In Liverpool the Blackmarket theme deals with the relationship between human being and its material world in the moment when things lose their form, deteriorate, rot, explode, slides into decay and remembrance and forgetting lose their distinction. In our economy of waste, garbage is the repressed side of consumption, whilst non- biodegradable, radioactive toxins have made waste an ecological survival problem. In response to this we have developed a range of methods to stabilise waste, such as recycling, burning, conserving or archiving.
Experts recruited from Liverpool will put together a lexicon that fragments, mirrors and hallucinates the theme of waste – through stories, theories, documentation and myths. 1. An Installation with 50 Experts / 2. A Digression on the Rhetorics of the Dialogue / 3. A Shadow Play for a Dialogue Duo. Audio Archive:43
ALCHEMY // ANIMALS // ARCHITECTURE // ARCHIVE // CONSUMERISM // DUMPSTER DIVING // EMISSIONS // GARBOLOGY // GARDEN FESTIVAL SITE // GHOST LIBRARY // IDENTITY // LANDFILL // MEMORY // MUSIC // REAPPROPRIATION // RECLAIMATION // RECYCLING // RE-EVALUATING // REINVENTING // REPOLITICIZATION // RETELLING (see Ghost Library) // REVIVING // SPAM // TIME // TRANSFORMATION // URBANISM
THE RHETORICS OF DIALOGUE
IT WAS ONLY WHEN I HEARD HOW YOU UNDERSTOOD ME THAT I KNEW WHAT I HAD SAID. OSWALD WIENER
Blackmarkets are based on the concept of dialogue, as a “flowing through meaning”. At the Blackmarket knowledge is not given as a lecture, but told as a story. Knowledge is not information that can be called up, but a matter to be negotiated between the client and the expert in the act of communication. This also means dealing with knowledge as lies, as simulation, as promises, as betrayal, as a paralinguistic phenomena and as silence. What counts here is not what one knows, but how one knows and how one can pass it on. Complex yet charming exchanges take place between expert and client in order to keep the process of informing, communicating and understanding in motion, and to help it succeed.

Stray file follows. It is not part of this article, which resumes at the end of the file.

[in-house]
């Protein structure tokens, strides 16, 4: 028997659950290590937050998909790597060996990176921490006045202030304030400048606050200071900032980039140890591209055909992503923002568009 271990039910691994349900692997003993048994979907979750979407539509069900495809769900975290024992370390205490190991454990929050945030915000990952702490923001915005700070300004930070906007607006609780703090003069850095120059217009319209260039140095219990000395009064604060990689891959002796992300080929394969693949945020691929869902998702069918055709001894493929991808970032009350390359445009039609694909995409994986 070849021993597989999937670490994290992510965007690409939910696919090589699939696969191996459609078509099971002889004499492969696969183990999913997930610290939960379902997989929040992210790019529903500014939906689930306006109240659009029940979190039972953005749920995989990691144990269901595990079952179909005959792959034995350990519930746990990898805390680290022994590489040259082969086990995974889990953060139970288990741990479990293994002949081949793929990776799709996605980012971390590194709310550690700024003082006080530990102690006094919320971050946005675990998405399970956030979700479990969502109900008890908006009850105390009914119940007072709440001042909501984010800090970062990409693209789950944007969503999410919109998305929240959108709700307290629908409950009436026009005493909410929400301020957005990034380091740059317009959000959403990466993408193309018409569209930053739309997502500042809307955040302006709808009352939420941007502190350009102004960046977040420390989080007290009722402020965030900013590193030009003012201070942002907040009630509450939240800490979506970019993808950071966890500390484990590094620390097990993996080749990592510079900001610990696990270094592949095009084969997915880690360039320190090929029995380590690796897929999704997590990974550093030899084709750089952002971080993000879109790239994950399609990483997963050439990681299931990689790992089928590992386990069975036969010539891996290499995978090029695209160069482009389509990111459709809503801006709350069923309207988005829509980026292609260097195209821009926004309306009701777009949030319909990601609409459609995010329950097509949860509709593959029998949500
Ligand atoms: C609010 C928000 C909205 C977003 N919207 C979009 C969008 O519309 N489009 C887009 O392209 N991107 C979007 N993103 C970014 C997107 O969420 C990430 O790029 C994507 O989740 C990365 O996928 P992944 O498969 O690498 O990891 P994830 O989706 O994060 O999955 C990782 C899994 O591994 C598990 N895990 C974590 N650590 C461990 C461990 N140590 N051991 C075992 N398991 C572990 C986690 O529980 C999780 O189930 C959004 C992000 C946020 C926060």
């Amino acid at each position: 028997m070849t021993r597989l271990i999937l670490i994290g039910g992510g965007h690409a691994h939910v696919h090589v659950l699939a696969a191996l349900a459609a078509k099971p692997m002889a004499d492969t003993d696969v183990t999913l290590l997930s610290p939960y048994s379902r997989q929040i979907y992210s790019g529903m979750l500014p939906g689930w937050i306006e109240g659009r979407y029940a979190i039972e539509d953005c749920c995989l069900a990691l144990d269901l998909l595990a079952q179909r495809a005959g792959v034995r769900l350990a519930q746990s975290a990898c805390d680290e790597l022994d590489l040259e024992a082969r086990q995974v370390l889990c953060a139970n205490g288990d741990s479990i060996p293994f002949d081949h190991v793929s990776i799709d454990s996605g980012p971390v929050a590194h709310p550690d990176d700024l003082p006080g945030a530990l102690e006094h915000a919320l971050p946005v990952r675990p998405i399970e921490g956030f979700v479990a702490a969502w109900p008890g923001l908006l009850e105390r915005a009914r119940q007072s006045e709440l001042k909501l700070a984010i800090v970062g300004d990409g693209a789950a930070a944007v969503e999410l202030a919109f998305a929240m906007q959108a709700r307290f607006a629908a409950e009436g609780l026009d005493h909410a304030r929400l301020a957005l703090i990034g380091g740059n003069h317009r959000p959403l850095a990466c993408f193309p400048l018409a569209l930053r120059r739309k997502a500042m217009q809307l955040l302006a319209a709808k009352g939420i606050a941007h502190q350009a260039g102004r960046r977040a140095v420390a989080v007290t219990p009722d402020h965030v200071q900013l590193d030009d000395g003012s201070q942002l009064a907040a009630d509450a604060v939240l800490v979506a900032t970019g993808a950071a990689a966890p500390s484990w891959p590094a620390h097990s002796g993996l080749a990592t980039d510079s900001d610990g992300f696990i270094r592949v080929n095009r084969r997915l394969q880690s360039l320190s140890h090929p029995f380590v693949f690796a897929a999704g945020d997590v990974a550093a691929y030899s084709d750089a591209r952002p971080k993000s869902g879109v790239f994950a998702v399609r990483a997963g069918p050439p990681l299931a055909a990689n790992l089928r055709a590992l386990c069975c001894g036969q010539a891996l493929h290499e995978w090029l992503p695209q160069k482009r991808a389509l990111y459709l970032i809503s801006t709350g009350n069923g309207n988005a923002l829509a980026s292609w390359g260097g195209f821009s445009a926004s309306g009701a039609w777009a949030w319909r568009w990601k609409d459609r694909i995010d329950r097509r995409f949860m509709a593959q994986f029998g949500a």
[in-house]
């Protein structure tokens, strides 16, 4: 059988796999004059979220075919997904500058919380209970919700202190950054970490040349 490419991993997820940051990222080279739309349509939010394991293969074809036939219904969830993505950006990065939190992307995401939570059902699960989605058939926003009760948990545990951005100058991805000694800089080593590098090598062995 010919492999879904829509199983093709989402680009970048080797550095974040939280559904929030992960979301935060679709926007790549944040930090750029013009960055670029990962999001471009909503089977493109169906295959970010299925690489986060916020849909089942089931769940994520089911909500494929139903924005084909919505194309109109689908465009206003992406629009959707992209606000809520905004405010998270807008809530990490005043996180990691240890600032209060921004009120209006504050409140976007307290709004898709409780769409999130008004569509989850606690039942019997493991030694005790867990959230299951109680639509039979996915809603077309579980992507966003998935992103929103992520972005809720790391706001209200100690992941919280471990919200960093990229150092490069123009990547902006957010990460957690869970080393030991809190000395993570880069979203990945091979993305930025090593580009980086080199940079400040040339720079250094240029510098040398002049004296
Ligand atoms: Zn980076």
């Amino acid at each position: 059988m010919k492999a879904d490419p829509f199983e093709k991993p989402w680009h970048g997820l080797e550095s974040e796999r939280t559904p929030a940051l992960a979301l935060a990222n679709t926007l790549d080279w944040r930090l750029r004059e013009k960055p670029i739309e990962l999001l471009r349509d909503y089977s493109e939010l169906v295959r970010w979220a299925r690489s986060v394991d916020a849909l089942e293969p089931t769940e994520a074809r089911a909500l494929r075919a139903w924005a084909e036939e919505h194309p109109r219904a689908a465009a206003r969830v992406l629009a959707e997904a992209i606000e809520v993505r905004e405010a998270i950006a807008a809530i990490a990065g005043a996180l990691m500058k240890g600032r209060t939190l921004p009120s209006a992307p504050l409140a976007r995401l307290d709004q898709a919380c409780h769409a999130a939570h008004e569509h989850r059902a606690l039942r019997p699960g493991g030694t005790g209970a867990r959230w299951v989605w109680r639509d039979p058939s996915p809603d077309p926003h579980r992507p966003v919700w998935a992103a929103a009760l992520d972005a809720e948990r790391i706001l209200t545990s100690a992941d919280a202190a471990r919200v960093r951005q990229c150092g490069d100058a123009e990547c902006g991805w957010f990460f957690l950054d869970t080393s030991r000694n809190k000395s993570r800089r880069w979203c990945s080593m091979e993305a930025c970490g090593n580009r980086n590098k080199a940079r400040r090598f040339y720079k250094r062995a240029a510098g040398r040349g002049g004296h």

Seven experts will reflect on their different professions and how the dialogue is a constitutive element of their working process.
Head of School and Dean of Psychological Sciences at the University of Manchester. He has published 15 books and has been the resident psychologist on all seven “Big Brother” series.
1. The gestures in a dialogue: talking with hands
2. The role of silence in a dialogue
Professor of Clinical Psychology at the University of Bangor. His most recent book “Madness Explained” (2003) received the British Psychological Society Book Award. Dialogues with people who are not there: The nature of auditory hallucination
Speech and Language Therapist, researching and teaching at the University of Manchester. How to talk to someone who can’t: Communicating with people after a stroke
Detective Superintendent and part of Liverpool Police Force’s Major Incident Team, accredited Senior Investigative Officer. Theory and practice of interviewing witnesses and suspects involved in major crime
Child Psychiatrist in community multidisciplinary service and lead of school based mental health service for refugee children, Liverpool. Dialogues with children in impossible situations: What is it like to be a refugee?
Broadcaster on BBC Radio Merseyside since the early 1970s. How to talk to people you can’t see: Dynamics of the radio phone-in